That by "man [vir]" is signified the rational, appears from verse 6 of this chapter, in that the woman gave to her man with her, and he did eat, by which is meant his consent; and the same is also evident from what was said of the man in n. 158, where by him is meant one who is wise and intelligent. Here however "man" denotes the rational, because in consequence of the destruction of wisdom and intelligence by eating of the tree of knowledge, nothing else was left, for the rational is imitative of intelligence, being as it were its semblance.


As every law and precept comes forth from what is celestial and spiritual, as from its true beginning, it follows that this law of marriage does so, which requires that the wife, who acts from desire, which is of what is her own, rather than from reason, like the man, should be subject to his prudence.


Verse 17. And unto the man He said, Because thou hast hearkened unto the voice of thy wife, and hast eaten of the tree of which I commanded thee, saying, Thou shalt not eat of it; cursed is the ground for thy sake, in great sorrow shalt thou eat of it all the days of thy life. By the "man hearkening to the voice of his wife" is signified the consent of the man [vir], or rational, by which it also averted or cursed itself, and consequently the whole external man, denoted by "cursed is the ground for thy sake." To "eat thereof in sorrow" means that the future state of his life would be miserable, and this even to the end of that church, or "all the days of his life."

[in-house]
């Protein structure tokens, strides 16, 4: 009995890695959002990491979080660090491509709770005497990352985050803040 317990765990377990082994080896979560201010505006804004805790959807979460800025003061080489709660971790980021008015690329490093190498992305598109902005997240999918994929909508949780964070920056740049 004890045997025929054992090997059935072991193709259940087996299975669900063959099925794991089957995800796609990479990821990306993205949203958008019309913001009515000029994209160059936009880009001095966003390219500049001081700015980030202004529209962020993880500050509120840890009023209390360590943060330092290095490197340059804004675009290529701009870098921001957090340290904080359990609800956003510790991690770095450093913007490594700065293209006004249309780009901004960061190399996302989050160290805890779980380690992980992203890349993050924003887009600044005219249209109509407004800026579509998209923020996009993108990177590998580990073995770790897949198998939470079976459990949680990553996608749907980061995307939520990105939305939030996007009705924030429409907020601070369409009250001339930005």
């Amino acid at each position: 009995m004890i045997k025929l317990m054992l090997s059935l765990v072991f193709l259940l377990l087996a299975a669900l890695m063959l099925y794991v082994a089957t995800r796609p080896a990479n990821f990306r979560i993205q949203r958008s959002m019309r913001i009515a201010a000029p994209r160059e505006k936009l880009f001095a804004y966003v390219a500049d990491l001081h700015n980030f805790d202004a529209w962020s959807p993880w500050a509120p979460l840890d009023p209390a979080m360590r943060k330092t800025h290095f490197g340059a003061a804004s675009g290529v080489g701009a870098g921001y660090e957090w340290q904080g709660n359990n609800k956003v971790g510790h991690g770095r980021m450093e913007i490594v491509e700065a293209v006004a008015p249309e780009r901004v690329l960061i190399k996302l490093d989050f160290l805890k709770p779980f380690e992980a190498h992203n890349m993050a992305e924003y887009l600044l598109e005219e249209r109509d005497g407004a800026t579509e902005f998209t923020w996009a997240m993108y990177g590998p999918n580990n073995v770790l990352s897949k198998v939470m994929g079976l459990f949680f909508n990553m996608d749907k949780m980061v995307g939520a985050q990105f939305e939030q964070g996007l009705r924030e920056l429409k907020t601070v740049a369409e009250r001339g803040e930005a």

That the "ground" signifies the external man, is evident from what was previously stated concerning "earth" "ground" and "field." When man is regenerate, he is no longer called "earth" but "ground" because celestial seed has been implanted in him; he is also compared to "ground" and is called "ground" in various parts of the Word. The seeds of good and truth are implanted in the external man, that is, in his affection and memory, and not in the internal man, because there is nothing of one's Own in the internal man, but only in the external. In the internal man are goods and truths, and when these no longer appear to be present, the man is external or corporeal; they are however stored up in the internal man by the Lord, without the man's knowledge, as they do not come forth except when the external man as it were dies, as is usually the case during temptations, misfortunes, sicknesses, and at the hour of death. The rational belongs also to the external man (n. 118), and is in itself a kind of medium between the internal man and the external; for the internal man, through the rational, operates on the corporeal external. But when the rational consents, it separates the external man from the internal, so that the existence of the internal man is no longer known, nor consequently the intelligence and wisdom which are of the internal.


That Jehovah God (that is, the Lord) did not "curse the ground" or the external man, but that the external man averted or separated itself from the internal, and thus cursed itself, is evident from what was previously shown (n. 245).